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'Showrooming' Up 156 Percent Over 2012: Survey

By Betty Wang, JD on October 21, 2013 | Last updated on March 21, 2019

Thanks to smartphones, "showrooming" is on the rise, and it's not showing any signs of stopping. The practice is more widespread now than ever, with a 156 percent increase in showrooming from 2012, according to a survey conducted by Vibes.

Showrooming essentially occurs when prospective shoppers enter a brick-and-mortar retail store, use their mobile devices to check and compare prices, and then make their purchases elsewhere -- most commonly, online.

While instant price comparisons via smartphone may pay off for consumers, showrooming itself can be costly for small business owners. Here are some key findings from the new showrooming report, and some tips on what business owners can do:

Numbers From a Mobile World

According to Vibes' Mobile Consumer Report:

  • 44 percent of consumers say they use their smartphones in-store for comparison shopping either "often," "most of the time," or "every time" they shop.
  • 45 percent of those who "showroom" end up making their purchase(s) at, a competitor's website, or a competitor's physical store instead.
  • Shoppers are increasingly scanning in-store QR codes to learn more about the products they're thinking about buying. QR code scanning showed a 186 percent increase year-over-year, according to the survey.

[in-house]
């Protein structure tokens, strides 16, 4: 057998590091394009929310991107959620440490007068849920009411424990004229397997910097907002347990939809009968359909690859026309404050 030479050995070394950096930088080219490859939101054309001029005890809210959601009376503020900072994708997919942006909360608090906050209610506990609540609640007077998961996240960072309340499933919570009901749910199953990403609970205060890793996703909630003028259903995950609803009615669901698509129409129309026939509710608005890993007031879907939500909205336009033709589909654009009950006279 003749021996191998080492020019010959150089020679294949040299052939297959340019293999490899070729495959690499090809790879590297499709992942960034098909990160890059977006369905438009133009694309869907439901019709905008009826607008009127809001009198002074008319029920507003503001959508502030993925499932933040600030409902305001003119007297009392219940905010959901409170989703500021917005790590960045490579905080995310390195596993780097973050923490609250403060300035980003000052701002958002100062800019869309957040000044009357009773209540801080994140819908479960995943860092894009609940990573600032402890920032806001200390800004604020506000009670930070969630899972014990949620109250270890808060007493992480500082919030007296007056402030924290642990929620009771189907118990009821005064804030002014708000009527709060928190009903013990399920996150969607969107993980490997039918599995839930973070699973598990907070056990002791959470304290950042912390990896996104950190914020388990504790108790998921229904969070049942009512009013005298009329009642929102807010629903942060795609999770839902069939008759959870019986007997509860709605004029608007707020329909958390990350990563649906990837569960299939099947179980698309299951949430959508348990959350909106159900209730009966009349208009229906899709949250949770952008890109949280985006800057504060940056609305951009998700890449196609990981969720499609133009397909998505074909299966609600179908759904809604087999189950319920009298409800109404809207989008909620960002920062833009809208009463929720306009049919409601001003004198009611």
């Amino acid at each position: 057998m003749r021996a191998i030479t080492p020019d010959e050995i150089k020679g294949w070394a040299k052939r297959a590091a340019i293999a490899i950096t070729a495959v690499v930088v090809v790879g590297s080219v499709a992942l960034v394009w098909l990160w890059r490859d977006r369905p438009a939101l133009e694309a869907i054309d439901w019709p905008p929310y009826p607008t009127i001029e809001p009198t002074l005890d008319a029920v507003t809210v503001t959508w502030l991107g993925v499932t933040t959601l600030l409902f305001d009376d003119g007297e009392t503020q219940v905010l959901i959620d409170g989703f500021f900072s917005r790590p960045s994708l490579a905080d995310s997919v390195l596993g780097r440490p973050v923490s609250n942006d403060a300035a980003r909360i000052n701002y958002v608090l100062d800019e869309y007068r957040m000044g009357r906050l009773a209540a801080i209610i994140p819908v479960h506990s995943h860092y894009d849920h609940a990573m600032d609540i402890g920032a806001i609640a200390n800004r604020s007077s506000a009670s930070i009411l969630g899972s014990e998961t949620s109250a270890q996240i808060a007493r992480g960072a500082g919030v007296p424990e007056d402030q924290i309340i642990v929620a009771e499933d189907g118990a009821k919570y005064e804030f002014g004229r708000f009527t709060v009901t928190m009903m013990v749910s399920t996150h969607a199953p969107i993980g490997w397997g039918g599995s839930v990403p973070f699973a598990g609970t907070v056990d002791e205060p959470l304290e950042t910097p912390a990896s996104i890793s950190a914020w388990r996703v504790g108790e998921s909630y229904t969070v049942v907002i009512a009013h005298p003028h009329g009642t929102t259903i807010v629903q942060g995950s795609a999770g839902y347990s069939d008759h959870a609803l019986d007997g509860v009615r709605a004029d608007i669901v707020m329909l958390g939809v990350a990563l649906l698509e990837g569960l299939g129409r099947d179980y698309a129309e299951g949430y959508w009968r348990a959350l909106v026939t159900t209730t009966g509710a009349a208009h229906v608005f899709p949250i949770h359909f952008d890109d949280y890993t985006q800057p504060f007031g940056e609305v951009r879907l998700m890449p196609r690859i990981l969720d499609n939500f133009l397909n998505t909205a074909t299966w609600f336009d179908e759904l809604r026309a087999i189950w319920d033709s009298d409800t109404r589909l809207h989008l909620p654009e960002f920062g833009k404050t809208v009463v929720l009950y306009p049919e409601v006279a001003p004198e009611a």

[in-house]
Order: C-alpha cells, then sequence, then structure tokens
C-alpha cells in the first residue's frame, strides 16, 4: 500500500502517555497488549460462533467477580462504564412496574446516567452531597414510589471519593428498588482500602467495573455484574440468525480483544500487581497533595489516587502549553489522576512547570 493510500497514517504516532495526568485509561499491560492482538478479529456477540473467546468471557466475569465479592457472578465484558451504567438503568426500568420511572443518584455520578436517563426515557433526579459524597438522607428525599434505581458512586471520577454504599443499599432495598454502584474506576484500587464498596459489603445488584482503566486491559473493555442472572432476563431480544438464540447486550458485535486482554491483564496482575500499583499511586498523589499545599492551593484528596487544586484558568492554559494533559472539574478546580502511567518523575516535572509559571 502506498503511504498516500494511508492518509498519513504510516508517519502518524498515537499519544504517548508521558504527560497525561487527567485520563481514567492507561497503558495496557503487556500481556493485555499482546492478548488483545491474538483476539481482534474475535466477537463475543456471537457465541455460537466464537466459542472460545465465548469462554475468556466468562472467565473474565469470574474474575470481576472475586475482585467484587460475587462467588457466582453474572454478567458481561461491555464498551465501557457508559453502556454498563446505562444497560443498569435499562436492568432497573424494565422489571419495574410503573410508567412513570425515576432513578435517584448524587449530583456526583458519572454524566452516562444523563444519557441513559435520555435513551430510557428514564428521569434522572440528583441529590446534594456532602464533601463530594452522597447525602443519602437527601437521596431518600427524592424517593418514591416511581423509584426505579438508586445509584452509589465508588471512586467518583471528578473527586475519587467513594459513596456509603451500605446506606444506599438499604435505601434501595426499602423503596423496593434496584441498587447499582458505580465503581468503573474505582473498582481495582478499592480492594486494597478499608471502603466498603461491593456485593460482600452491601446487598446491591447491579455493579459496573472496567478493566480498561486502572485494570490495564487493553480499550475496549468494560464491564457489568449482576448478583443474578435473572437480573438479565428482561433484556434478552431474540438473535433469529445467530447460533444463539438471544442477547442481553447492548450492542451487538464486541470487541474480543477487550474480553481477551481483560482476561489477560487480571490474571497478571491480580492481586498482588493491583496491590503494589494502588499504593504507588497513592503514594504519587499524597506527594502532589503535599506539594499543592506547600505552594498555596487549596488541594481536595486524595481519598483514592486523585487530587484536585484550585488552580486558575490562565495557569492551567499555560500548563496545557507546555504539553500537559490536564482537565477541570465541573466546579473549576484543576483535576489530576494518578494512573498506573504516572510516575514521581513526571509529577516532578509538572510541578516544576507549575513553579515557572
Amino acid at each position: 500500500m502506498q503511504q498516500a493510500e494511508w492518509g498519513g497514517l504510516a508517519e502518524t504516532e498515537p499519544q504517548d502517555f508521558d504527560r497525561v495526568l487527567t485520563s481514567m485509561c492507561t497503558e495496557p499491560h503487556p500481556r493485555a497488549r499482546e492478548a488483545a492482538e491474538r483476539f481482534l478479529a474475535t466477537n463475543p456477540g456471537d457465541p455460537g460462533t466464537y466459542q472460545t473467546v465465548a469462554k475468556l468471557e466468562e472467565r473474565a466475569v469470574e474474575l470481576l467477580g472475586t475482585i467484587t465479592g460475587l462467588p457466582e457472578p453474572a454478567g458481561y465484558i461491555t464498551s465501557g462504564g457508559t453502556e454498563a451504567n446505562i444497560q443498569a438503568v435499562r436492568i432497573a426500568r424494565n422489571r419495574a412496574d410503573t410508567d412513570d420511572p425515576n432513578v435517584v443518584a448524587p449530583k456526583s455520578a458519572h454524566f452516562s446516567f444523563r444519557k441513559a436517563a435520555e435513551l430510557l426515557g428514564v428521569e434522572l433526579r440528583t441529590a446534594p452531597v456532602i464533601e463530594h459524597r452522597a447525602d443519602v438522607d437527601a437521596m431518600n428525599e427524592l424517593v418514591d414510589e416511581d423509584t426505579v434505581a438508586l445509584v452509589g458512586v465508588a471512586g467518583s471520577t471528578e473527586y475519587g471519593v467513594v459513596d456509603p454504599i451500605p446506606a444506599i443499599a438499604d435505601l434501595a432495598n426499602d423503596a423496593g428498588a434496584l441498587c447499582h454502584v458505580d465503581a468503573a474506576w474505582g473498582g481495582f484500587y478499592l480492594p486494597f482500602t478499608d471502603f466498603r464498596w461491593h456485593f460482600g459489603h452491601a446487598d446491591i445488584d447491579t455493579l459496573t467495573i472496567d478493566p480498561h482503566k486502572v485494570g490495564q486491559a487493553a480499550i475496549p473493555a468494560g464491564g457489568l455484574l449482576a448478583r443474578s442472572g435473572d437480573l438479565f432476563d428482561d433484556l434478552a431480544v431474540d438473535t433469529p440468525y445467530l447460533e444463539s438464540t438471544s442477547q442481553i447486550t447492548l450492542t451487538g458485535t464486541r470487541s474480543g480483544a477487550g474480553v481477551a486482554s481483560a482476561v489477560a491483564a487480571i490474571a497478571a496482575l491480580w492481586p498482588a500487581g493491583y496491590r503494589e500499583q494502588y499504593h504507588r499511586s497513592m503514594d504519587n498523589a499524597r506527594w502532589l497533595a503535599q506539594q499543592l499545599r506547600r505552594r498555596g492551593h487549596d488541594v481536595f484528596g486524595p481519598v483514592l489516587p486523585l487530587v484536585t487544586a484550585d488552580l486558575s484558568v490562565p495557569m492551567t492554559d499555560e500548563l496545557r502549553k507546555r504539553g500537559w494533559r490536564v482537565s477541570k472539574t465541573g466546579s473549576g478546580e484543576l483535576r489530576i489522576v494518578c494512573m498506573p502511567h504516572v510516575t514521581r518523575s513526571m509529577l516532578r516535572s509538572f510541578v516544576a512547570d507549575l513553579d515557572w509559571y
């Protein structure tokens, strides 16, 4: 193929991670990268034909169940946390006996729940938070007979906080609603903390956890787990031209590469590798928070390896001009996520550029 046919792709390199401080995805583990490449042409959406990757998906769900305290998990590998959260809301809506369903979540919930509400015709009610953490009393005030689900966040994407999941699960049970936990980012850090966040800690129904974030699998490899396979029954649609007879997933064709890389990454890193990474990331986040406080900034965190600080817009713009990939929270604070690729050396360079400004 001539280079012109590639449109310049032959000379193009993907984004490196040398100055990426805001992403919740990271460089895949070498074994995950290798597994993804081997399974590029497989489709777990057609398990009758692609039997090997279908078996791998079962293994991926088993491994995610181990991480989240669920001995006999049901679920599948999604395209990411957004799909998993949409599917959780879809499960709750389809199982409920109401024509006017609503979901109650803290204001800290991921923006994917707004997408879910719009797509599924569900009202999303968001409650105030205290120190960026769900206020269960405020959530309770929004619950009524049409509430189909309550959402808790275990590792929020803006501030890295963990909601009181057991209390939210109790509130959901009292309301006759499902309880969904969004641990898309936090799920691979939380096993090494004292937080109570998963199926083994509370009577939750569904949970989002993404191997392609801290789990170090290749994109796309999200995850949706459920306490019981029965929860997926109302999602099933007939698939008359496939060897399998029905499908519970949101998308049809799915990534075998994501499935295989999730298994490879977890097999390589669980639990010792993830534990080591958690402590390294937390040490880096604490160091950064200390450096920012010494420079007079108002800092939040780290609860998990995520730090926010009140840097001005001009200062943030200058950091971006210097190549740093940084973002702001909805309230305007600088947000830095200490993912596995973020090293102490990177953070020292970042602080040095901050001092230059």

• 79 percent of consumers are looking for incentives and coupons when signing up for mobile content.

Personalization and Other Incentives

The report suggests that personalization, incentives, and of course just lower prices are potential strategies that may convince your customers to stick around. Here are some ideas that you may want to consider:

  • Personalization. Make sure that your social media customer service team is making efforts to look into personalized mobile messages and targeted ads. Have them research demographics, scour social media for feedback on popular consumer opinions and complaints, and make use of those results.
  • Niche marketing. If your business sells a product or service that is unique, use this to your advantage: Highlight the fact that there's no other place in town like yours. Even if you don't have a particularly unique product, though, you can still carve out a niche for your business with good customer service.
  • Incentives. There's nothing better than a good deal or incentive to pursuade customers to purchase something on the spot. You may want to consider location-based apps like Foursquare, which allows you to sweeten a consumer's visit to your store with an incentive or special discount.

Lastly, don't forget that if you're going to be advertising your business, there are legal criteria you must follow. Those rules can be especially important when it comes to plugging your business on social media.

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